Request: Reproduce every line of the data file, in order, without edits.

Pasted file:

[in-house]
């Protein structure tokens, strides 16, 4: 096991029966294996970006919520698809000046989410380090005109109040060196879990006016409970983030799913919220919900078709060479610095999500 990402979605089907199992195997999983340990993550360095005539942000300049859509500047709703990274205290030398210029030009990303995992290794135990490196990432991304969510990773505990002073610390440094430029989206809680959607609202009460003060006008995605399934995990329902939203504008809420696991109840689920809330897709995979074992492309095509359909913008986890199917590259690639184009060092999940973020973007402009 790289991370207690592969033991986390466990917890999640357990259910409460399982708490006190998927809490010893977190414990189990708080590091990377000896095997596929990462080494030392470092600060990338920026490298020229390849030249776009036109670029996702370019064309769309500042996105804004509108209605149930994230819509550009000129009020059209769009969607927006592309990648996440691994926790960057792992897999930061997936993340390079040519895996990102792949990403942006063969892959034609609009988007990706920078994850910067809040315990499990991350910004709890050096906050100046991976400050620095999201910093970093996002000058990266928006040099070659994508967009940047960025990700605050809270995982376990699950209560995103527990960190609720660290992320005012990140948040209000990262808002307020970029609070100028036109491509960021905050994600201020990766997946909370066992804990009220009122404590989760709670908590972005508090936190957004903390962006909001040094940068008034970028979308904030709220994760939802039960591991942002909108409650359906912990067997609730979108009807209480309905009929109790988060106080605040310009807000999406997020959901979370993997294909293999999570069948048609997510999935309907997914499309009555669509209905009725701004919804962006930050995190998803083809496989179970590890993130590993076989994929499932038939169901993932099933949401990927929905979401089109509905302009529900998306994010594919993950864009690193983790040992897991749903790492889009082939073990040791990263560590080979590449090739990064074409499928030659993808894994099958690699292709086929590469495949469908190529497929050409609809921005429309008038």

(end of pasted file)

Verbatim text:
[in-house]
């Protein structure tokens, strides 16, 4: 096991029966294996970006919520698809000046989410380090005109109040060196879990006016409970983030799913919220919900078709060479610095999500 990402979605089907199992195997999983340990993550360095005539942000300049859509500047709703990274205290030398210029030009990303995992290794135990490196990432991304969510990773505990002073610390440094430029989206809680959607609202009460003060006008995605399934995990329902939203504008809420696991109840689920809330897709995979074992492309095509359909913008986890199917590259690639184009060092999940973020973007402009 790289991370207690592969033991986390466990917890999640357990259910409460399982708490006190998927809490010893977190414990189990708080590091990377000896095997596929990462080494030392470092600060990338920026490298020229390849030249776009036109670029996702370019064309769309500042996105804004509108209605149930994230819509550009000129009020059209769009969607927006592309990648996440691994926790960057792992897999930061997936993340390079040519895996990102792949990403942006063969892959034609609009988007990706920078994850910067809040315990499990991350910004709890050096906050100046991976400050620095999201910093970093996002000058990266928006040099070659994508967009940047960025990700605050809270995982376990699950209560995103527990960190609720660290992320005012990140948040209000990262808002307020970029609070100028036109491509960021905050994600201020990766997946909370066992804990009220009122404590989760709670908590972005508090936190957004903390962006909001040094940068008034970028979308904030709220994760939802039960591991942002909108409650359906912990067997609730979108009807209480309905009929109790988060106080605040310009807000999406997020959901979370993997294909293999999570069948048609997510999935309907997914499309009555669509209905009725701004919804962006930050995190998803083809496989179970590890993130590993076989994929499932038939169901993932099933949401990927929905979401089109509905302009529900998306994010594919993950864009690193983790040992897991749903790492889009082939073990040791990263560590080979590449090739990064074409499928030659993808894994099958690699292709086929590469495949469908190529497929050409609809921005429309008038």